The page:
Summary: As we read the story of Job our hearts  break. We see ourselves in Job, his friends, the agony of the hearts involved and much more. Job is no different, he was a man just like us. He is struggling. It doesn’t make any sense. He was “on top of the world” and now he has seemingly been brought below it for no known reason. He lost his family, his wife turned on him, he lost his possessions, he lost his health, and on top of it all his friends are against him. 

In Job 29, Job starts down his final defense of himself. And in chapter 29 he is reminiscing on his former life and all that he had. He feels that God has abandoned him. This is not true but he feels it. In chapter 29 and 30 we see Job compare and contrast his former life with his current reality. It is weighing down his heart; the weight of it is becoming too much to handle for Job.

I wish I could go back and tell him that what he is going through shows us Jesus. I wish I could tell him that one day, the Savior of the world, would come to earth, leaving perfection, and suffer the loss of social dignity, family, friends, and suffer for our sins. I wish I could encourage him and tell him that what he is suffering is a pale reflection of the suffering of Jesus. I wish I could sit down with him and read Philippians 2:1-11 and show that when we suffer well it brings glory to God the Father. Long story short, I wish I could show him that the Messiah, Jesus, (1) understands and (2) cares and that (3) God will use your story to show people Jesus for the rest of time. That would be quite an encouragement.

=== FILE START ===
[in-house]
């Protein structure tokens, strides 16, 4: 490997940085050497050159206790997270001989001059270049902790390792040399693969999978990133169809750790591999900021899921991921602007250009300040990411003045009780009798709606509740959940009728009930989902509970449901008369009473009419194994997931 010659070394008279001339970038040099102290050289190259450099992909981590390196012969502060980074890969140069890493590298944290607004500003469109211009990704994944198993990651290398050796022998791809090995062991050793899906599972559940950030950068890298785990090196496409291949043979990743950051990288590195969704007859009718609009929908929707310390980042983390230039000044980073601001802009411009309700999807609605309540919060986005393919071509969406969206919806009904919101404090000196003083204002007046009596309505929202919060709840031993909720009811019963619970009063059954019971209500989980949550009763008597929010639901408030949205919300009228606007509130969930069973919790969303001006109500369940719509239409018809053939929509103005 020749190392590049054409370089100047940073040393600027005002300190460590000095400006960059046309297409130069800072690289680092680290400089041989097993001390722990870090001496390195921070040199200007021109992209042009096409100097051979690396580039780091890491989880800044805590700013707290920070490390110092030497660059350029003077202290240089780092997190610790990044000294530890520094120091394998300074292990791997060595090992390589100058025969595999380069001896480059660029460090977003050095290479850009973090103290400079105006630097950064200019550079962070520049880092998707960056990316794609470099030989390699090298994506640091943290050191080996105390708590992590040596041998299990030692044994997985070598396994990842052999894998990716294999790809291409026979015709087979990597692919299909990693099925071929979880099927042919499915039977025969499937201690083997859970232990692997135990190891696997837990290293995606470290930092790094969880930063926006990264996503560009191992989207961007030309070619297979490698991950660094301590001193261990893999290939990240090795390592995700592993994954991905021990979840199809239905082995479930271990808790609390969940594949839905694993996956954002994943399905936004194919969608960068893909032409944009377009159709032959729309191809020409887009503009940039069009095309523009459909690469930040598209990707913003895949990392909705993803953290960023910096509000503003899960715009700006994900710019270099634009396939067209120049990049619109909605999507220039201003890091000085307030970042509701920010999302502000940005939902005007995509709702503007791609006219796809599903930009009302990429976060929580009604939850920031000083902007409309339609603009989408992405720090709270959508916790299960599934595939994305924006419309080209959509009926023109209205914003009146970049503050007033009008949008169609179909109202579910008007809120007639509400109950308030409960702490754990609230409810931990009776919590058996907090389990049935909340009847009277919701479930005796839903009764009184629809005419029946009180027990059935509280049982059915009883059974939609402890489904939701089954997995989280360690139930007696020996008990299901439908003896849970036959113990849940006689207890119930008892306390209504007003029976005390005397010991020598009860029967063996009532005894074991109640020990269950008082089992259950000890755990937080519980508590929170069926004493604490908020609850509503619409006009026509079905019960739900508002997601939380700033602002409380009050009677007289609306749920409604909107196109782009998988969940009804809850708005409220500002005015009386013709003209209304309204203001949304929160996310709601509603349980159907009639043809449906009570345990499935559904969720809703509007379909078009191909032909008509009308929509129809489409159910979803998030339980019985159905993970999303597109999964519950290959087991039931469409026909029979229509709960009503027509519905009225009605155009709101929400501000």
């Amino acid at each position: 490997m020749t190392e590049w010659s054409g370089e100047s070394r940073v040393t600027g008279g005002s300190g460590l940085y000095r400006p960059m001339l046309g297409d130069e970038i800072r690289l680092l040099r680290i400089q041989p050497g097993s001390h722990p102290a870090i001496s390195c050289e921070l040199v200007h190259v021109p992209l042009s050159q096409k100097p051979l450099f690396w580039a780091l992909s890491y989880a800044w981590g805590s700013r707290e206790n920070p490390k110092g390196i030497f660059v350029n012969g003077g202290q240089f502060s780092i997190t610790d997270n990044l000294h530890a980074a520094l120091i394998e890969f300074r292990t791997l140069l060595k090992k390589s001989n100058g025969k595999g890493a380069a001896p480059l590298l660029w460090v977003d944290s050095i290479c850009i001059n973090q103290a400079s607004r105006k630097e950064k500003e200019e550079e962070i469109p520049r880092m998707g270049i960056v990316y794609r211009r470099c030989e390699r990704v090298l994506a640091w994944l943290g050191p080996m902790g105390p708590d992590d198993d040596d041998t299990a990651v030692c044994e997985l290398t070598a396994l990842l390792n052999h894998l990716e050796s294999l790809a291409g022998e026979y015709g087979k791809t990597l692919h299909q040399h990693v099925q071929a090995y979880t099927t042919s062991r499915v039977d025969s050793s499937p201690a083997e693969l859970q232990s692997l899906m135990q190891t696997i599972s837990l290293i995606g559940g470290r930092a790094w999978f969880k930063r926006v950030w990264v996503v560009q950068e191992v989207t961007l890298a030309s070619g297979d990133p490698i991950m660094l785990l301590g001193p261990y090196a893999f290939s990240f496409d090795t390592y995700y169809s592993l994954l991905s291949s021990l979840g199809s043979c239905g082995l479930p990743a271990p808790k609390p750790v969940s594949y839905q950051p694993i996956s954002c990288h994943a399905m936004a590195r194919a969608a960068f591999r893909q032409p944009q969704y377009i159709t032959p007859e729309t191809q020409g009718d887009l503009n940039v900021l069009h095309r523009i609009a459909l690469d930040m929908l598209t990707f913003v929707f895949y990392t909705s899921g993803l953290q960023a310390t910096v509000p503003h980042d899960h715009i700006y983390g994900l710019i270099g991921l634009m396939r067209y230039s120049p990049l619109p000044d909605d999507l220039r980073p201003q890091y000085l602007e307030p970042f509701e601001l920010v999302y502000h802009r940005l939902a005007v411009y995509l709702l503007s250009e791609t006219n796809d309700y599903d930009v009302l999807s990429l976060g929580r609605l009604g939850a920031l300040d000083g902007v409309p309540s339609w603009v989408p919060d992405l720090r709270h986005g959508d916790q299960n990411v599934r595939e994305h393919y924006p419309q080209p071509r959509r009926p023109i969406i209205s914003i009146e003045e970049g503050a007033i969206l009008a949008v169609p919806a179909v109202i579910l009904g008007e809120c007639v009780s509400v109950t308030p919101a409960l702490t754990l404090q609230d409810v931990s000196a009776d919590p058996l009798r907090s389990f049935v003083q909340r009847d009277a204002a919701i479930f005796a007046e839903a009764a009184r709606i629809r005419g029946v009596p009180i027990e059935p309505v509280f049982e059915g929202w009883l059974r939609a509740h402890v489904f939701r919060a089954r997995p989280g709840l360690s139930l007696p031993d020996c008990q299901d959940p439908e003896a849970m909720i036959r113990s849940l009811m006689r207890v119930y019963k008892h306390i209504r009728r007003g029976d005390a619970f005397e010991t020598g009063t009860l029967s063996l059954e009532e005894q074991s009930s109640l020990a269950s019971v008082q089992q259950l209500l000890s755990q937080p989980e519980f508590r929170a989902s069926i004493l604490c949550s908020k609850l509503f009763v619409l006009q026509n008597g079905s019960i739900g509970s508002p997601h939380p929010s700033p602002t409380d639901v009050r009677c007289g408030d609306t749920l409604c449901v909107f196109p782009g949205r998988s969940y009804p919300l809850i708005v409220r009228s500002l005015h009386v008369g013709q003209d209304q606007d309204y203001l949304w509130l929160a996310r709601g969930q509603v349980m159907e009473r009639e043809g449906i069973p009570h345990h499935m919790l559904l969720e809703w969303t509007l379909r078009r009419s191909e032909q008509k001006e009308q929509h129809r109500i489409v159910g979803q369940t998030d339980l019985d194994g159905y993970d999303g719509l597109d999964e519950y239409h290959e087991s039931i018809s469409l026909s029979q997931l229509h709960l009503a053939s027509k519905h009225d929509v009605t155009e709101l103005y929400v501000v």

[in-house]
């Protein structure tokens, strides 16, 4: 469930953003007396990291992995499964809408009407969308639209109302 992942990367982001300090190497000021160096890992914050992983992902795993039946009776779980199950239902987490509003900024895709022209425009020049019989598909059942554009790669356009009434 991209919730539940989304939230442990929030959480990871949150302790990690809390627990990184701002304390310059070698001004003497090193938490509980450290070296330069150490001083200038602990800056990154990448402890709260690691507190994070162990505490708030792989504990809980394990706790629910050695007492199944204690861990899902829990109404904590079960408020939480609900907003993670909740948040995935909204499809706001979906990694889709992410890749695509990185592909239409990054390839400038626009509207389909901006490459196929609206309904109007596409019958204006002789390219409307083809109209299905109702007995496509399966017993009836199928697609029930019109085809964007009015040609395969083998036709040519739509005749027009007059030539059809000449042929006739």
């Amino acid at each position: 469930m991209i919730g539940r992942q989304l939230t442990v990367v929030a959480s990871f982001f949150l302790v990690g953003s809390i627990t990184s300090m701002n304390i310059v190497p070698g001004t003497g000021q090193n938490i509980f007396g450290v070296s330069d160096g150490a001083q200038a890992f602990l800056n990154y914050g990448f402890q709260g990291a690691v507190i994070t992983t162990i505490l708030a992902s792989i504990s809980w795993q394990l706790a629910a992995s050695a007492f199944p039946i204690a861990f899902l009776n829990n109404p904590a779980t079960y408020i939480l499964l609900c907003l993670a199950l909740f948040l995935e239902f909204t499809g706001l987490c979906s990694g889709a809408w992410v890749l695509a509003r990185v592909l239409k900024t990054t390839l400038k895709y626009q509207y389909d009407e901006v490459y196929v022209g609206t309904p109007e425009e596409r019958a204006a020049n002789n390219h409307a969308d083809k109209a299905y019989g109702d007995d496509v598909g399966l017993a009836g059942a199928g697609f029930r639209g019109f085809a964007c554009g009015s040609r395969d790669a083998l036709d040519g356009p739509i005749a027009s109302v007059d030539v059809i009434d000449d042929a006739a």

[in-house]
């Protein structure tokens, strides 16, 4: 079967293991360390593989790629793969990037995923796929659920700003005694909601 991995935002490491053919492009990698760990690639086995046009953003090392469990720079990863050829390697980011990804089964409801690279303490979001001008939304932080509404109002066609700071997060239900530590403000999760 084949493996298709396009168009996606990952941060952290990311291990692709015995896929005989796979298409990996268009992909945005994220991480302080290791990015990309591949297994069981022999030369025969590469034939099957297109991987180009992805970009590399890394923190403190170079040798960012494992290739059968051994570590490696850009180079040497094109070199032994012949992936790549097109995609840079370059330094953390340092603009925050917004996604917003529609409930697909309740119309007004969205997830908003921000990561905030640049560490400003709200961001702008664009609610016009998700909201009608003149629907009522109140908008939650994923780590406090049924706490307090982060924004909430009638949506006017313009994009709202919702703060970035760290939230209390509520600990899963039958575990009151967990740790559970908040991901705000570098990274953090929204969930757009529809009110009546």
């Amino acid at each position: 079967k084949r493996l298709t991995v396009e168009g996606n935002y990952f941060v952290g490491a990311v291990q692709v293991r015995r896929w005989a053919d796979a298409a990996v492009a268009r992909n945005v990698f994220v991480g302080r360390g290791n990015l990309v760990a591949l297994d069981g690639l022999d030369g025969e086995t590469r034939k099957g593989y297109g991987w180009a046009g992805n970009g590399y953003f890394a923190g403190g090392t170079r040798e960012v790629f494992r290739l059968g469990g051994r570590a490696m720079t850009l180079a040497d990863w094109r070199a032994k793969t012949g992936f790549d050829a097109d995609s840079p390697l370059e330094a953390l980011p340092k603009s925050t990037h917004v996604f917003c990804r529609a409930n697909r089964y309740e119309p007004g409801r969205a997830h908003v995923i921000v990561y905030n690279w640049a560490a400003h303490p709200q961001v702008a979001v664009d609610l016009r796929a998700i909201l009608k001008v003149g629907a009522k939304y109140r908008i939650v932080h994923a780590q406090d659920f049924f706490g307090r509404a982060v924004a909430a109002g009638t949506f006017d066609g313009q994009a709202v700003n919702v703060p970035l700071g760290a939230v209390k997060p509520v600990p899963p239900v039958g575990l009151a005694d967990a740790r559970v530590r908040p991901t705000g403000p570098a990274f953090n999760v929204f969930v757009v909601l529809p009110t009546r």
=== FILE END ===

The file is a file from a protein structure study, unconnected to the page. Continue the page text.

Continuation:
Maybe you need the same encouragement. Maybe you are going through some suffering.  Jesus (1) understands, (2) cares, and (3) will use it if you let Him. We can trust God. When we suffer well we are identifying with Jesus, sharing in His sufferings, and growing in our understanding of the gospel. You are not alone. Suffering affects us all. 

Response: Read what Peter has to say about suffering in 1 Peter 4:12-19 and pray for strength to “entrust your soul to a faithful creator while doing good.”

By: Nick Parsons — Pastoral Ministry Associate: College